Between the completion of the Last Supper and Leonardo's departure from Milan, there remained rather less than two years, and we know that these were largely filled with official employments. In the summer of 1498 Leonardo was given a property outside the Porta Vercellina of Milan, and at the same time he was appointed ingegnere camerale. The Duke anticipated the coming French invasion, and much of Leonardo's time was occupied in planning defences for Lombardy. Of his work as an artist, two undertakings date from these years.
The first is his co-operation with Luca Pacioli in his celebrated work Divina Proportione. Pacioli, one of the greatest mathematicians of his time, was a native of Borgo San Sepolcro, and had been the close friend of Piero della Francesca, who had included his portrait in an altar-piece now in the Brera. He may well have assisted Piero with his book on perspective. Pacioli is therefore a link between the two greatest painter-theoreticians. He arrived in Milan in 1496, and we know from Leonardo's notebooks that the two men were soon on intimate terms. By 1497 they were collaborating on the Divina Proportione. We can trace Leonardo's influence in some parts of the text, and there is no doubt that he drew the figures which illustrate the 1509 edition: Pacioli says so more than once.
These figures consist of capital letters, constructed on a system of proportion, and a number of more elaborate figures of solid geometry. That Leonardo should have devoted so much time to these abstract designs is an instance of how much his creative gifts were dominated by his intellect. I said, when referring to his architecture, that for a Tuscan he was unusually devoid of the sense of abstract harmonies. Yet Pacioli, who had known Piero della Francesca, is never tired of praising Leonardo's skill. With Piero proportion was a function of the spirit, with Leonardo of the intellect. Piero could not have drawn two lines without giving them some harmonious relationship, just as Leonardo was almost incapable of drawing a line which had not the quality of organic life. Yet by sheer intellectual power, Leonardo was able to conquer this branch of art which was naturally foreign to him.
During these years the only commission of which we can be certain is the decoration of the Castle. This must have been done in the summer of 1498, for on 23 April the scaffolding was removed from the Sala delle Asse. There is evidence that Leonardo was engaged in decorating another room, the Saletta Negra, but the Sala delle Asse is the only one which has survived. I say survived--but that is not the right word, because when the vault was freed from plaster in 1901. the remains of Leonardo's fresco was entirely and thickly repainted by an artist named Bassani, who was so proud of his feat that he recorded on a tablet in the middle of the ceiling that he had done it to honour his wife. He may have followed the original lines of the design, but he has completely lost the feeling of light and substance which is characteristic of Leonardo's drawings of plants, and is still perceptible in the damaged paintings of garlands in the decorative lunettes above the Last Supper.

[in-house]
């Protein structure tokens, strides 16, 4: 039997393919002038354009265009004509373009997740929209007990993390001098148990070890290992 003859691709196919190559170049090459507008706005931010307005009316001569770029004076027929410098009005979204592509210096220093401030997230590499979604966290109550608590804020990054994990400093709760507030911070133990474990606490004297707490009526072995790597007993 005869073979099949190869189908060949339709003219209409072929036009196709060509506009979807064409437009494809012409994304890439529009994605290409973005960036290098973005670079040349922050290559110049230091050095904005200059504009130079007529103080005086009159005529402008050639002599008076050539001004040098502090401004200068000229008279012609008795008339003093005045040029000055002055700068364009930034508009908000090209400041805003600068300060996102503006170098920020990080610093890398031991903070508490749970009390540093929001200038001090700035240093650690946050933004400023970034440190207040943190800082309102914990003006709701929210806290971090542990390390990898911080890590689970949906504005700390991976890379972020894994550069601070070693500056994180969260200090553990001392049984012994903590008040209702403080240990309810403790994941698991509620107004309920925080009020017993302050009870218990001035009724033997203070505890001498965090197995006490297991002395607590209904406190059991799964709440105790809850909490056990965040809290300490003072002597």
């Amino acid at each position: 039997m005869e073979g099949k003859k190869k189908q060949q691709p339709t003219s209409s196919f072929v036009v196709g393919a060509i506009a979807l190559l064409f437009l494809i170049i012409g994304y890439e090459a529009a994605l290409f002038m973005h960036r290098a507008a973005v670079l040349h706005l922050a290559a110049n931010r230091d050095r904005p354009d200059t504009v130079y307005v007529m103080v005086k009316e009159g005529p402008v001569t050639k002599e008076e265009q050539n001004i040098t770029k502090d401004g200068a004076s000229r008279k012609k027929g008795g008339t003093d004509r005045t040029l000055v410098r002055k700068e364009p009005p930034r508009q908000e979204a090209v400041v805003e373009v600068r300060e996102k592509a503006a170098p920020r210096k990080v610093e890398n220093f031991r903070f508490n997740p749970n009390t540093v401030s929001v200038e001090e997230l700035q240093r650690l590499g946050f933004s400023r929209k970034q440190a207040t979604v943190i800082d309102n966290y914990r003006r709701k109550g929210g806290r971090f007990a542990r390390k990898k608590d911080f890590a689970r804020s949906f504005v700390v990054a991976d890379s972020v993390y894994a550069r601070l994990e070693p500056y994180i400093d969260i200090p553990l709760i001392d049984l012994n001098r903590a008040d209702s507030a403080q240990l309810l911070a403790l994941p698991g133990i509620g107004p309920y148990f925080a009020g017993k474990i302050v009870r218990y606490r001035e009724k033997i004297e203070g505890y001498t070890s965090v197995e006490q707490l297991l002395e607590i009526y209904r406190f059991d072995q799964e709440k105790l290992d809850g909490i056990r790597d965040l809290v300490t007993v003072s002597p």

In covering his ceiling with branches of foliage, Leonardo was following an ancient motive. The invention goes back to classical times and is known in many mosaics, but it must have appealed equally to the Gothic mind, being in effect no more than an extension to the ceiling of the Verdure tapestry. Leonardo has given this conventional design his own character: indeed, it would be impossible to think of a decorative scheme more in keeping with his love of density--his horror vacui--and its accompanying hatred of abstraction. He has made the branches of his trees perform an elaborate system of interlacings similar to the well-known engravings of knots inscribed Academia Leonardo Vinci. But in spite of their artificial twistings we may be sure that Leonardo's deep knowledge of plant life gave to the original decoration a real character of growth and movement, and that feeling for the texture of fruit and leaves which we find in Correggio's decorations in the Camera di San Paolo.
During these years Ludovico was becoming a less satisfactory patron and we have several fragmentary letters of complaint from Leonardo. "I am aware that your Excellency is far too occupied for me to venture to remind you of my small matters, and that the arts have been put to silence." Ludovico was indeed occupied. In spite of his frenzied diplomacy the French entered Milan on 5 October 1499, and Ludovico, after regaining the city for a few months, was defeated and sent to France as a prisoner. In December 1499 Leonardo left Milan with Luca Pacioli to seek employment elsewhere.
Like a true humanist he recognised no loyalties and knew no native country but his own genius. He had been intimately connected with the Sforzas for eighteen years, but when Ludovico achieved his short-lived return to Milan, Leonardo made no effort to rejoin him. In this he showed his political sense: Leonardo's most intimate friend, Giacomo Andrea da Ferrara, the architect who had loyally returned to support Ludovico, was hung, drawn and quartered by Trivulzio. Meanwhile Leonardo, who had contrived to make friends with the French, was intriguing with Trivulzio's lieutenant, Ligny, for the return of his property in Milan, and in the following year would have been certain of employment by the French, had he not already been employed by Cesare Borgia.
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